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Op-Ed

Why Defense Cuts Can Be Good For America

Michael E. O’Hanlon

As deficit reduction returns to the forefront of the American political agenda, the question of whether the Pentagon should contribute proportionately to any major budget-reduction exercise has rattled the cages of official Washington.

The issue is not what should happen this year so much as in 2013 and beyond, once the recession ends and the wars abroad decline in scale. The case for selective defense reductions is in fact strong — but not, as many defense critics argue, due to Pentagon waste or imperial overreach. Cutting defense will in fact add modest risk to our short-term security. But to shore up the economic foundations of our long-term security, such cuts deserve serious consideration for the simple reason that the alternatives are worse.

The Resistance

Defense Secretary Robert Gates has again moved in this direction with his recent suggestions for military spending reductions, particularly in the 2014-15 timeframe. But his proposal, while sound, is only an opening salvo in this debate.

Hawks, however, are already digging in. Several conservative scholars and some Republican members of Congress have responded to the recent deficit commissions by arguing that defense is among the federal government’s prime constitutional responsibilities, and that any cuts to the military leaving us less secure would be false economies. They suggest that military costs — or at least those not associated with the ongoing wars — should be treated differently from other parts of the budget. In effect, these folks are arguing for sanctuary from the inevitable budgetary austerity.

These views have a certain persuasiveness. If by cutting defense too deeply, we gave leaders in Beijing the wrong idea about our willingness to defend our interests in the Western Pacific, for example, we could embolden China. If a key U.S. ally was attacked as a result, we would have little choice but to respond. The conflicts of the past decade have cost us more than $1 trillion to date; it is almost unimaginable what war against a rising China would entail. Any proposed defense cutbacks must be rigorously tested against the possibility that they could increase the chances of such outcomes — and rejected if deemed imprudent.

Nonetheless, hawks who are unwilling even to have the conversation about cuts go too far. After all, without even counting war costs from Iraq and Afghanistan, our real-dollar defense budget rivals the Cold War peak and is about a third greater than a decade ago. This level might not be necessary.

No responsible person is suggesting that current overseas operations should be prematurely terminated, or the military budget raided, or the armed forces asked to provide the lion’s share of deficit reduction. But 10% real cutbacks — roughly the military’s proportionate share of any serious deficit reduction effort — should be within the realm of serious consideration.

These cuts could be made, for example, by reducing our standing Army and Marine Corps back to 1990s levels once the Afghanistan operation begins to wind down, and by curbing weapons acquisition programs in areas such as fighter aircraft modernization, in which multiple programs overlap. Done carefully, we could make such budget cuts while sustaining current deployments and other capabilities in the Western Pacific and Persian Gulf regions, among other places. To be sure, potential dangers arise in this approach. Yet current policy comes with its own considerable risks.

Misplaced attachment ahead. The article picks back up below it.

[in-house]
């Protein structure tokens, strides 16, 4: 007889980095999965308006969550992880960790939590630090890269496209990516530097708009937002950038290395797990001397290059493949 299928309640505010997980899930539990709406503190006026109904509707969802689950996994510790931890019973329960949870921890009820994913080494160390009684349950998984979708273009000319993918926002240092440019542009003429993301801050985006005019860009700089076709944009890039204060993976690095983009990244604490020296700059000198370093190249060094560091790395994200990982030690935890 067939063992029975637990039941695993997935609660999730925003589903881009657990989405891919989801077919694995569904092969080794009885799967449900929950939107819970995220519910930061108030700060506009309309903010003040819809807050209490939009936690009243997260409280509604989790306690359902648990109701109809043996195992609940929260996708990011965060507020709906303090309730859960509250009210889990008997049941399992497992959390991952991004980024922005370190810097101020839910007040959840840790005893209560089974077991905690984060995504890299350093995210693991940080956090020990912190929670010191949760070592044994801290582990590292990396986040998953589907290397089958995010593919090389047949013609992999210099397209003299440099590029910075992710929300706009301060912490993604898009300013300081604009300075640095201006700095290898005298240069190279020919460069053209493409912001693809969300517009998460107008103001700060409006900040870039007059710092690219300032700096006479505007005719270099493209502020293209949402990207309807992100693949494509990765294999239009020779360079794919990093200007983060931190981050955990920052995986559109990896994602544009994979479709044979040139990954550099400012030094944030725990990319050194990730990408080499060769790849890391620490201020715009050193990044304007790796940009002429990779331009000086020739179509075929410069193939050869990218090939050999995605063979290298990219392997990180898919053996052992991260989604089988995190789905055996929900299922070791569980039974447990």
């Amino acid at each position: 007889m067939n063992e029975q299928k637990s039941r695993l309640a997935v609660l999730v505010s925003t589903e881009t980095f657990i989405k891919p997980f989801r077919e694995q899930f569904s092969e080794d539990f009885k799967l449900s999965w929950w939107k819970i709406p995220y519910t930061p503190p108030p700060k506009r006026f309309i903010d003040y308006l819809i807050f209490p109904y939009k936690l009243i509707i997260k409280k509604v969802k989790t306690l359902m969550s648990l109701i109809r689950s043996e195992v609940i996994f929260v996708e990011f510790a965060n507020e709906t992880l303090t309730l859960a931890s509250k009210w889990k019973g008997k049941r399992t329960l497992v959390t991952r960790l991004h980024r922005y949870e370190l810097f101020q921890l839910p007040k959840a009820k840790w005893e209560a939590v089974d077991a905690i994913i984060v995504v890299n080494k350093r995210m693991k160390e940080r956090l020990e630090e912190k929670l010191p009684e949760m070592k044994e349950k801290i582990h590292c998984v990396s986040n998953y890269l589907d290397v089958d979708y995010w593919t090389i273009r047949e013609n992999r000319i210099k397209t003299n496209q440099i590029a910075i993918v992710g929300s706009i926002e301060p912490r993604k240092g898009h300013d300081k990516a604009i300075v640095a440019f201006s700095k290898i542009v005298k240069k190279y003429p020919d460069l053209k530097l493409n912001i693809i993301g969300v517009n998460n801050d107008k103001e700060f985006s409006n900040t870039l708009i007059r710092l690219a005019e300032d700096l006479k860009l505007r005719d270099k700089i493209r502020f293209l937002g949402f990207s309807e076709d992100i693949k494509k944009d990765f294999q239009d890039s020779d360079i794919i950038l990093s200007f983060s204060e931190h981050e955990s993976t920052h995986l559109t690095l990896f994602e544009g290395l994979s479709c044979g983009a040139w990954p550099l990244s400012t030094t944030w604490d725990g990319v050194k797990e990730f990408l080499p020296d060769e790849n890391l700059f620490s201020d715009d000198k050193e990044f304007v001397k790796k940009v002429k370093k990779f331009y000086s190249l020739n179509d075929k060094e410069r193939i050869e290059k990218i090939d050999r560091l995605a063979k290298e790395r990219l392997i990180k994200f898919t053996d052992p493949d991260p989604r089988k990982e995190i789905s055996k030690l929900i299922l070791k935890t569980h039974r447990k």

Nothing is Off-Limits

Austerity measures are never pleasant, yet if entrenched interests are allowed to protect their preferred government priorities — be it Social Security, Medicare and Medicaid, college aid and science research, preschool programs and grade school education, or the tax code — deficit reduction efforts will surely founder. And the country’s long-term well-being will follow.

The most probable consequence will then be an outcome toward which we are already headed. Public debt levels will exceed our annual GDP, making us like Japan or, worse yet, Greece or Portugal or Italy. With health care costs rapidly escalating, there would be no natural end to this deteriorating fiscal spiral. Federal interest costs alone would be projected to approach $1 trillion a year within a decade. A country with trillion dollar interest payments and growing debt cannot afford a strong military over the long term. Nor can it make the scientific, educational and infrastructural investments needed for long-term economic vitality.

Yet in the weeks and months ahead, politicians will be making the “hands off” argument. Those who argue for reasonable military cuts will be called “weak on defense.”

The public shouldn’t buy it. After all, a failure to avert the oncoming fiscal calamity could cripple the U.S. economically over time. With that, the people will be loath to provide the political underpinning for the global economic and military engagement that has been at the heart of America’s defense strategy since World War II.

Thus, we might need to take some prudent strategic risks now to protect our fundamental strength over the longer term. To dismiss careful defense budget cutbacks categorically is false hawkishness, for it fails to address the economic challenge posed to the long-term foundations of U.S. national power.

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